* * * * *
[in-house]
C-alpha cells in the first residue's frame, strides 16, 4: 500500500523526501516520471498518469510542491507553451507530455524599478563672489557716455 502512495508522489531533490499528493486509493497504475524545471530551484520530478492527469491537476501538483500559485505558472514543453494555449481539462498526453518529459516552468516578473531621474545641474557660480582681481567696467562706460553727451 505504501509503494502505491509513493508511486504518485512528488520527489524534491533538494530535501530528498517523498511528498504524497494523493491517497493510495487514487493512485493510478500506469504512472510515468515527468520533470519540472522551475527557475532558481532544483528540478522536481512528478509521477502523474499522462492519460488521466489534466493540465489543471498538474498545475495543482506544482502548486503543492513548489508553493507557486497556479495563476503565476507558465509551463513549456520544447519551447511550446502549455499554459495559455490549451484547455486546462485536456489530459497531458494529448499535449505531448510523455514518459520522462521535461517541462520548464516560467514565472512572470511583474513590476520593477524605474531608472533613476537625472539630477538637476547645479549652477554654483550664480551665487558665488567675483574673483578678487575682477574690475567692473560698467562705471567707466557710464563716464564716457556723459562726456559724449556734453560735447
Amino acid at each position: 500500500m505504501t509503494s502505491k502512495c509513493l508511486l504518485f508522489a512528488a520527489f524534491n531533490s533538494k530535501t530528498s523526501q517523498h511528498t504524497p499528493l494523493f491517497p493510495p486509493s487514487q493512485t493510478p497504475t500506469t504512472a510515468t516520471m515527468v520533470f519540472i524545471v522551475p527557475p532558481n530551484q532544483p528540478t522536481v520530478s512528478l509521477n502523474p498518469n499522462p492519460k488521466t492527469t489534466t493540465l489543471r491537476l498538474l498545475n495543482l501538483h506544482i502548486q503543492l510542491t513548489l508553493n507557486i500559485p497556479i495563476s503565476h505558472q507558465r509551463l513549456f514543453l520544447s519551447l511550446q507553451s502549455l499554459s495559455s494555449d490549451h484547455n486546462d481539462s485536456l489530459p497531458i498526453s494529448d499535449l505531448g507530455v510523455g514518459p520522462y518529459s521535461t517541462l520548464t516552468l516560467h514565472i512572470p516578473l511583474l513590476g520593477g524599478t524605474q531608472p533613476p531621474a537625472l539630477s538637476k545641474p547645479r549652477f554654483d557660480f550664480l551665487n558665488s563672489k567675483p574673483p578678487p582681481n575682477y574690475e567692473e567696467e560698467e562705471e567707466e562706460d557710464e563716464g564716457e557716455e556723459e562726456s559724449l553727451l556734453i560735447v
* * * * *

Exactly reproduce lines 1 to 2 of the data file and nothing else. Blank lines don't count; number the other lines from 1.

[in-house]
C-alpha cells in the first residue's frame, strides 16, 4: 500500500523526501516520471498518469510542491507553451507530455524599478563672489557716455 502512495508522489531533490499528493486509493497504475524545471530551484520530478492527469491537476501538483500559485505558472514543453494555449481539462498526453518529459516552468516578473531621474545641474557660480582681481567696467562706460553727451 505504501509503494502505491509513493508511486504518485512528488520527489524534491533538494530535501530528498517523498511528498504524497494523493491517497493510495487514487493512485493510478500506469504512472510515468515527468520533470519540472522551475527557475532558481532544483528540478522536481512528478509521477502523474499522462492519460488521466489534466493540465489543471498538474498545475495543482506544482502548486503543492513548489508553493507557486497556479495563476503565476507558465509551463513549456520544447519551447511550446502549455499554459495559455490549451484547455486546462485536456489530459497531458494529448499535449505531448510523455514518459520522462521535461517541462520548464516560467514565472512572470511583474513590476520593477524605474531608472533613476537625472539630477538637476547645479549652477554654483550664480551665487558665488567675483574673483578678487575682477574690475567692473560698467562705471567707466557710464563716464564716457556723459562726456559724449556734453560735447